[Karen Hunter] What is the recommended treatment for novel H1N1 flu for people living with HIV/AIDS?
[Dr. Brooks] The H1N1 flu virus is sensitive to two antiviral drugs: zanamivir and oseltamivir. HIV-infected adults and adolescents who have novel H1N1 flu should get antiviral treatment. Antivirals are different from drugs called antiretrovirals which we use to treat HIV infection. Treatment for influenza is most effective if it is started within 48 hours of the onset of symptoms. Listeners can check the CDC website at www.cdc.gov/h1n1flu for updates in recommendations for antiviral treatment.
[Karen Hunter] Should people with HIV/AIDS take prescribed antiviral medications for the prevention of novel H1N1 flu?
[Dr. Brooks] HIV-infected adults and adolescents who are close contacts of persons with the novel H1N1 flu should take antiviral medications to reduce their risk of getting the flu.
[Karen Hunter] Are antiviral medications safe for people with HIV or AIDS?
[Dr. Brooks] No adverse effects have been reported among HIV-infected adults and adolescents who received oseltamivir or zanamivir, and there are no known major drug interactions between these drugs and antiretroviral medications used to treat HIV infection. Anyone taking oseltamivir or zanamivir who thinks they might be having a reaction to the drug, should contact their healthcare provider.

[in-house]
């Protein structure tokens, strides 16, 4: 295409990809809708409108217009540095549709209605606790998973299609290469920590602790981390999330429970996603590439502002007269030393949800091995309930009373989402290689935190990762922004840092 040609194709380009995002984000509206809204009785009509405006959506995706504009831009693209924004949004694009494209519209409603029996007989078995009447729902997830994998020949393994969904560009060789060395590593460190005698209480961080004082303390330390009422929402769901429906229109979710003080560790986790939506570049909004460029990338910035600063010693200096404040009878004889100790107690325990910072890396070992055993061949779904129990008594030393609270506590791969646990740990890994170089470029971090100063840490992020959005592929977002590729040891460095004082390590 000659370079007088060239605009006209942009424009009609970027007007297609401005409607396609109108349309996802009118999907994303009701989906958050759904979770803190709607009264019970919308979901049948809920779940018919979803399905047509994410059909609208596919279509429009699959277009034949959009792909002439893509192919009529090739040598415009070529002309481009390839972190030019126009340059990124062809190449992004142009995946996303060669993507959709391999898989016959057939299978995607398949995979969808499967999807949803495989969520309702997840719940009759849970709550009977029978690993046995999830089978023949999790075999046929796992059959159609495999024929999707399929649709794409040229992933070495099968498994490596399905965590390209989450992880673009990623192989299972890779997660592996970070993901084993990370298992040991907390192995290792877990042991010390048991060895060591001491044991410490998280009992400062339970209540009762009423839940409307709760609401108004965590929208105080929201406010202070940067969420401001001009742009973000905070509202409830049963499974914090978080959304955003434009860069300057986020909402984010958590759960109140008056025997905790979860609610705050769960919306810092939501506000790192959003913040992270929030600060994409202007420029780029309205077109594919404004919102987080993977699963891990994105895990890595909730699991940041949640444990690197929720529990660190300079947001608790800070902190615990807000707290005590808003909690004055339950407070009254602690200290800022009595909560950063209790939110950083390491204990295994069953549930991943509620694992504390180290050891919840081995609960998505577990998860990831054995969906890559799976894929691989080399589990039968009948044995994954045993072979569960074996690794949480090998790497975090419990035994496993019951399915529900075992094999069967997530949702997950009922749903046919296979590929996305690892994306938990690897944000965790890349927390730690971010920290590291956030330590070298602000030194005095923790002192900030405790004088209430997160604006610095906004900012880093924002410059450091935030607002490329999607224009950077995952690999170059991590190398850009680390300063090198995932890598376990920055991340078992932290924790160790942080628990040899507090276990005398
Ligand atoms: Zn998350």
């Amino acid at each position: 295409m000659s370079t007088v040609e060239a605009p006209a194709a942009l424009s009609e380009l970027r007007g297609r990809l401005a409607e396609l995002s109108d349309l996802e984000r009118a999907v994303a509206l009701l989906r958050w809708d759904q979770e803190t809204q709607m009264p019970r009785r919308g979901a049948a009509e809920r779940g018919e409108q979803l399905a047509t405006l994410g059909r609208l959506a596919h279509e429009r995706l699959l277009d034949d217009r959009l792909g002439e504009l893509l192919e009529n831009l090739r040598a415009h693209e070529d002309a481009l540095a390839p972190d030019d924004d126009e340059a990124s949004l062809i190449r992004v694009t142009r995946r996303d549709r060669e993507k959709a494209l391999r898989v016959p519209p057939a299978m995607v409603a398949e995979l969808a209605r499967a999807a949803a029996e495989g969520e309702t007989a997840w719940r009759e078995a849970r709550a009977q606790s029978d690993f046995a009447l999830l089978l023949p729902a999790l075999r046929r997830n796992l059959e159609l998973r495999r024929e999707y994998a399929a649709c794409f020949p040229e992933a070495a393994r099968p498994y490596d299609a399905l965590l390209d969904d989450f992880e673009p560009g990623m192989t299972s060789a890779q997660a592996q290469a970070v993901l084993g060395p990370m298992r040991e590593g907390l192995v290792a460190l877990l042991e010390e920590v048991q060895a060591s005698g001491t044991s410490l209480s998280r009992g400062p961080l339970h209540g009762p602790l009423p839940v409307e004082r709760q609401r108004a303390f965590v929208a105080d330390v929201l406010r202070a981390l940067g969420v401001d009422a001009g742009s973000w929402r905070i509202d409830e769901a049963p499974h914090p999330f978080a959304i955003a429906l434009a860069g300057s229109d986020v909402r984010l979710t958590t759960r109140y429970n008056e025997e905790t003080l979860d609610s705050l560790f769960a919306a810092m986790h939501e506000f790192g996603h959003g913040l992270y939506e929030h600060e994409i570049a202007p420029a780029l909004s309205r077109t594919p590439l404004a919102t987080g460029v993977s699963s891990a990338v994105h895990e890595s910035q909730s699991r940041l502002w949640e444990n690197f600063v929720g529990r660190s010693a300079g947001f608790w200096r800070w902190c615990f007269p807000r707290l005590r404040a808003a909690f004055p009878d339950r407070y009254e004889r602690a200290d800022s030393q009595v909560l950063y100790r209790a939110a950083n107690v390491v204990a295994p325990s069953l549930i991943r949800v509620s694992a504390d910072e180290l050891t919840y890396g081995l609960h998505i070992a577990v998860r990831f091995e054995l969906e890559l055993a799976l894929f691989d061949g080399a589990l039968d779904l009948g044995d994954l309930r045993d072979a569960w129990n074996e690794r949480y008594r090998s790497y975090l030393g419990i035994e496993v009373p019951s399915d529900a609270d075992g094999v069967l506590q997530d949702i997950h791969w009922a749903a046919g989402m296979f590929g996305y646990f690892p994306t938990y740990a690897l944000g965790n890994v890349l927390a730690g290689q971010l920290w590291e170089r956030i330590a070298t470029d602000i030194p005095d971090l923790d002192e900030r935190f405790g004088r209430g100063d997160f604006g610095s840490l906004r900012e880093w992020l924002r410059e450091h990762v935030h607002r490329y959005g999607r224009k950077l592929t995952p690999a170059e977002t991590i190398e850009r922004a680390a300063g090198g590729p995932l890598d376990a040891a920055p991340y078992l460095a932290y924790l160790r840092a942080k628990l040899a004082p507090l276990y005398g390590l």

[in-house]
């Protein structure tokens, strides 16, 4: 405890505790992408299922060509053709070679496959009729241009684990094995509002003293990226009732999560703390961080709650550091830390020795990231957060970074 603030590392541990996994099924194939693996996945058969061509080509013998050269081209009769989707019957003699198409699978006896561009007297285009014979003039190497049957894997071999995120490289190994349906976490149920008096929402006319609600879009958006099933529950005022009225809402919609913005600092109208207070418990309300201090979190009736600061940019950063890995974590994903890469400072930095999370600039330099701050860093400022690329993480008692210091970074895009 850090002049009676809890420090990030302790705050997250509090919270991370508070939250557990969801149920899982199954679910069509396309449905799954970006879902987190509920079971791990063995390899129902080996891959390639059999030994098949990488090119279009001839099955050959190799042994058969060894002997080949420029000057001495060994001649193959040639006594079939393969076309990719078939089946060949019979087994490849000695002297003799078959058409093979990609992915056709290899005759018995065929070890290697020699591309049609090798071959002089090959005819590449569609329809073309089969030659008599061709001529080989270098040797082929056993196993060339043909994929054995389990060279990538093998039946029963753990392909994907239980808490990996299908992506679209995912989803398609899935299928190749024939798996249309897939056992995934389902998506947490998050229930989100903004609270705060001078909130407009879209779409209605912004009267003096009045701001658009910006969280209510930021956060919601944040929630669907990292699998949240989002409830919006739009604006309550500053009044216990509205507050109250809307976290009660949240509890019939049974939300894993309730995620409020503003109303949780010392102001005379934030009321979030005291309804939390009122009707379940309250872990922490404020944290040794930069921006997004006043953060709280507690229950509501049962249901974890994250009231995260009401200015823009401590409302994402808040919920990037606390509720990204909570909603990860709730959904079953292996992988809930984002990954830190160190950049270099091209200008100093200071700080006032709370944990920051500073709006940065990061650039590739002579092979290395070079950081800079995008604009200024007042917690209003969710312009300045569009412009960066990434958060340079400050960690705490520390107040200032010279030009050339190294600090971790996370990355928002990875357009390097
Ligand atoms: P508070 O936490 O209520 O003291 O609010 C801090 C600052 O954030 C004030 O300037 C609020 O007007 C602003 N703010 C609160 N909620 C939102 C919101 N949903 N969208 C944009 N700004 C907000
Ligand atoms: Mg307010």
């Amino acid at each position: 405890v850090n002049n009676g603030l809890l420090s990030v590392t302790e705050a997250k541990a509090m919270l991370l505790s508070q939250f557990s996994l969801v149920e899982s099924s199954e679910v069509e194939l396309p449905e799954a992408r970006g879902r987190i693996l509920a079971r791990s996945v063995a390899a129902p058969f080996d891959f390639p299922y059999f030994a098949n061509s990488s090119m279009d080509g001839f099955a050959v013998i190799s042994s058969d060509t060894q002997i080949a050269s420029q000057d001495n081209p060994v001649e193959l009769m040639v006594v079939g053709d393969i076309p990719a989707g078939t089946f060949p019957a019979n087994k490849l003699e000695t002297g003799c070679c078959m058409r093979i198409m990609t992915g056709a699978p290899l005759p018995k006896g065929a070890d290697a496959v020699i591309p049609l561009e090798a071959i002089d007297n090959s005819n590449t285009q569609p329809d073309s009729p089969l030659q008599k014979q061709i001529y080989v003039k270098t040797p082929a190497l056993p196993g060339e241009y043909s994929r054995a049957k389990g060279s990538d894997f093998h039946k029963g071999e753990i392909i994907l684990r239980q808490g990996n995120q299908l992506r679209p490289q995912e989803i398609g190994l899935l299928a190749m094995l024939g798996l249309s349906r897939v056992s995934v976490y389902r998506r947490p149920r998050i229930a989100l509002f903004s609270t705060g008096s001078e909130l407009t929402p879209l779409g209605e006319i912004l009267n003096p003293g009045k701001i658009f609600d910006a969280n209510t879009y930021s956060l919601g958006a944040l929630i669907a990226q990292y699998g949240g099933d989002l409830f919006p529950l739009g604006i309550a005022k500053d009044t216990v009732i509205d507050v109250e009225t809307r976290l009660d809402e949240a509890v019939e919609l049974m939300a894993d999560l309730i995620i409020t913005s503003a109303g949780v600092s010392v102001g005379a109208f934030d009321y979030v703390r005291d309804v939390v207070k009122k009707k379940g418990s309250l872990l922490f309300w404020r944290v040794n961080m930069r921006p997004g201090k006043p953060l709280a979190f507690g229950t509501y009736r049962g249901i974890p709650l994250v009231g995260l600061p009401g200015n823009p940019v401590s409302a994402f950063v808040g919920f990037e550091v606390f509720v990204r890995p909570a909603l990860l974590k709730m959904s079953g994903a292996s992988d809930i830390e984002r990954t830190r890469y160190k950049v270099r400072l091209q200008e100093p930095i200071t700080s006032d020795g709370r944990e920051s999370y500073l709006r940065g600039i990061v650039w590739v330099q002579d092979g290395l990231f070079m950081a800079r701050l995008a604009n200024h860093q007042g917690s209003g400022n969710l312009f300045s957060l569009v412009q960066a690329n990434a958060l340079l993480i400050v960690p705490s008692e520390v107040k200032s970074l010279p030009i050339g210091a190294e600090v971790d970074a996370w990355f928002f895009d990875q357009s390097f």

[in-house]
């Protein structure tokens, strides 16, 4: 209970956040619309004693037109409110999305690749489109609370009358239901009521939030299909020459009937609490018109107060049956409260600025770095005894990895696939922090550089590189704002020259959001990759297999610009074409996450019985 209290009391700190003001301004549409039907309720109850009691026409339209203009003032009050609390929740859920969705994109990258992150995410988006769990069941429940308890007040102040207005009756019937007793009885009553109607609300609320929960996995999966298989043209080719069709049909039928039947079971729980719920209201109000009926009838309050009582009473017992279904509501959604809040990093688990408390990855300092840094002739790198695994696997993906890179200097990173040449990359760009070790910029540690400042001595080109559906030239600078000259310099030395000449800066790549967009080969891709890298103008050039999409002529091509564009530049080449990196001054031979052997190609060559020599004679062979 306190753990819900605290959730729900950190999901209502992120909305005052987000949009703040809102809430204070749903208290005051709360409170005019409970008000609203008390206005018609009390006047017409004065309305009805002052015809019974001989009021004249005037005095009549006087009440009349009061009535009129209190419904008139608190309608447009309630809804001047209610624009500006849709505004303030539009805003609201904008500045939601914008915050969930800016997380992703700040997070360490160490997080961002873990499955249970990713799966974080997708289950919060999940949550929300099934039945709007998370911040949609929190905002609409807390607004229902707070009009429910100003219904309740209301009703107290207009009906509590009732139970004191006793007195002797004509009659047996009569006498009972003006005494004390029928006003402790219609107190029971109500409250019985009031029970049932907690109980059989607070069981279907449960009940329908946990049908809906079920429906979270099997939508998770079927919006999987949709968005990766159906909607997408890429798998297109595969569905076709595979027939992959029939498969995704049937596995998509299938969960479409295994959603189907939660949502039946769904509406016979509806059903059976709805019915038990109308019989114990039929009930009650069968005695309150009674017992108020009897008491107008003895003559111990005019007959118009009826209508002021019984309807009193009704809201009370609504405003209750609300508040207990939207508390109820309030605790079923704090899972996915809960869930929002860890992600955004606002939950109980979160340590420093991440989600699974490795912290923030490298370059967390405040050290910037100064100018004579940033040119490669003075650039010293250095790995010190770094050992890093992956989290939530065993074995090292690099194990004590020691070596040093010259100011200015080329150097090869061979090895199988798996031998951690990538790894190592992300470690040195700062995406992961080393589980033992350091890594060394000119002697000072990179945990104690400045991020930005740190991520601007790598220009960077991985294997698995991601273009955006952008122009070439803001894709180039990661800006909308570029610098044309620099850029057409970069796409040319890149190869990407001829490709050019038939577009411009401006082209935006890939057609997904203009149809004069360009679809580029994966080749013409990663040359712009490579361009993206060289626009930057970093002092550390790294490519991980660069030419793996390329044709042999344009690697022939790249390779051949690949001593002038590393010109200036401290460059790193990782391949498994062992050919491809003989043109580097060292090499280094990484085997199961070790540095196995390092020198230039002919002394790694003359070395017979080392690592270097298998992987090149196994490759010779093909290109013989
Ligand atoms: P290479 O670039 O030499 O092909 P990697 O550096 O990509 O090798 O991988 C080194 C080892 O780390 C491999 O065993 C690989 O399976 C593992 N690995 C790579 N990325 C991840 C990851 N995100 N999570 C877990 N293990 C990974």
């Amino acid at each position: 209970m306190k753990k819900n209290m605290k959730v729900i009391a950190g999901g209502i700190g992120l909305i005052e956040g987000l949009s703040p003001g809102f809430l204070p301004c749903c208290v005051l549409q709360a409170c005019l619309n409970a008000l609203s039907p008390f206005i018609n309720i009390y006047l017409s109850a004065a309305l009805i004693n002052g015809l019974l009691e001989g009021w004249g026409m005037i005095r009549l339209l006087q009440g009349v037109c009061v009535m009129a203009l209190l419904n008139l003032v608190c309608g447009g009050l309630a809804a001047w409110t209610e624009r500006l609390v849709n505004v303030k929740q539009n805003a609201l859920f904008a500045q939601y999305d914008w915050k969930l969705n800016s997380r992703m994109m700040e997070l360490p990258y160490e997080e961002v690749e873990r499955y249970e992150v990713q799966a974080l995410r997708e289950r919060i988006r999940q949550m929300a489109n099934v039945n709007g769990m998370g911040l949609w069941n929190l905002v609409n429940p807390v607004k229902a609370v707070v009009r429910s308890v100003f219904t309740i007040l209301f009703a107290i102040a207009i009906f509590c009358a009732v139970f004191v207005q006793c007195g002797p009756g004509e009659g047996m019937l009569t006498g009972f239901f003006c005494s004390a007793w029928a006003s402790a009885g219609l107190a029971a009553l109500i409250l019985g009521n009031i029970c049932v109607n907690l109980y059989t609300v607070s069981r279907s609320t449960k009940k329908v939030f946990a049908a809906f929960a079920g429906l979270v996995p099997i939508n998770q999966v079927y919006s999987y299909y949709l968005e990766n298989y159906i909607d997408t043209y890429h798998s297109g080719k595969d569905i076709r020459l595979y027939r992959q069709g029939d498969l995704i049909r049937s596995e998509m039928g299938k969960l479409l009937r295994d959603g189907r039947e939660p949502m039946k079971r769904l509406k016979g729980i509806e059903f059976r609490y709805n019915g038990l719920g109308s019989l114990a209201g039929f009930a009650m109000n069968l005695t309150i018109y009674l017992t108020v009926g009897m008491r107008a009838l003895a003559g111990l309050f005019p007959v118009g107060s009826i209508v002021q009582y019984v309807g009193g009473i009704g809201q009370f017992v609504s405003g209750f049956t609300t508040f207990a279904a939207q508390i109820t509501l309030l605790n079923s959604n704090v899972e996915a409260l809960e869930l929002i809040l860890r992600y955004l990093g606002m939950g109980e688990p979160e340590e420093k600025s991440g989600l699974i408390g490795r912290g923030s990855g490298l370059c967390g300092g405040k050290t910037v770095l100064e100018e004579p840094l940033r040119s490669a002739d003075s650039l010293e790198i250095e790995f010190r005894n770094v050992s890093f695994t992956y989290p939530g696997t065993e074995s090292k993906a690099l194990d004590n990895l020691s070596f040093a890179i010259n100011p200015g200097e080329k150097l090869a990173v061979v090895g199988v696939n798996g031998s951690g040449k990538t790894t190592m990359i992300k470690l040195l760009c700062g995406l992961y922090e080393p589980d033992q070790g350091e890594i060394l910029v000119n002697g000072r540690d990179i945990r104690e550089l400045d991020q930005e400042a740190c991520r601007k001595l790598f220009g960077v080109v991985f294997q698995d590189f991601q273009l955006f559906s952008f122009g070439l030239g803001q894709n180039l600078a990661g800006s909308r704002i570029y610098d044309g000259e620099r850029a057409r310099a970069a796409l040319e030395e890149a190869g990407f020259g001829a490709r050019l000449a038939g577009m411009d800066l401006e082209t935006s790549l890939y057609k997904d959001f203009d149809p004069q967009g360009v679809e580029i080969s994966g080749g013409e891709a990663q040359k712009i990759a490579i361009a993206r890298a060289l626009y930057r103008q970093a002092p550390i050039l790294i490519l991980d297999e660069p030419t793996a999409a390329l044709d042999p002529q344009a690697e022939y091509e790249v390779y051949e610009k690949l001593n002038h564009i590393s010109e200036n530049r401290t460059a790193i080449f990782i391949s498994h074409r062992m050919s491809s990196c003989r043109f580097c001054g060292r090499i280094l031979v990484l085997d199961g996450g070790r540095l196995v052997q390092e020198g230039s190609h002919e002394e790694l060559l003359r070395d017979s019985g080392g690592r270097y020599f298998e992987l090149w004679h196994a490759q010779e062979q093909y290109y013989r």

Also, healthcare providers should observe patients for possible adverse drug reactions to anti-influenza agents, especially patients who have neurologic problems or decreased kidney function.
[Karen Hunter] What steps can people take to reduce the risk for novel H1N1 flu infection?
[Dr. Brooks] There are things people can do to protect themselves from novel H1N1 influenza and other infectious diseases.
Cover your nose and mouth with a tissue when you cough or sneeze. Throw the tissue in the trash after you use it;
Wash your hands often with soap and water, especially after you cough or sneeze. Use an alcohol-based hand sanitizer if soap and water aren’t available;
Try to avoid close contact with sick people;
If you get sick with influenza, stay home from work or school and limit your contact with others to keep from infecting them; and
Avoid touching your eyes, nose, or mouth because germs can spread that way.
[Karen Hunter] What else can people living with HIV/AIDS do to reduce their risk of getting influenza?
[Dr. Brooks] Try to maintain a healthy lifestyle: eat right, get enough sleep, and reduce stress as much as possible. Staying healthy reduces the risk of getting influenza by keeping the immune system strong.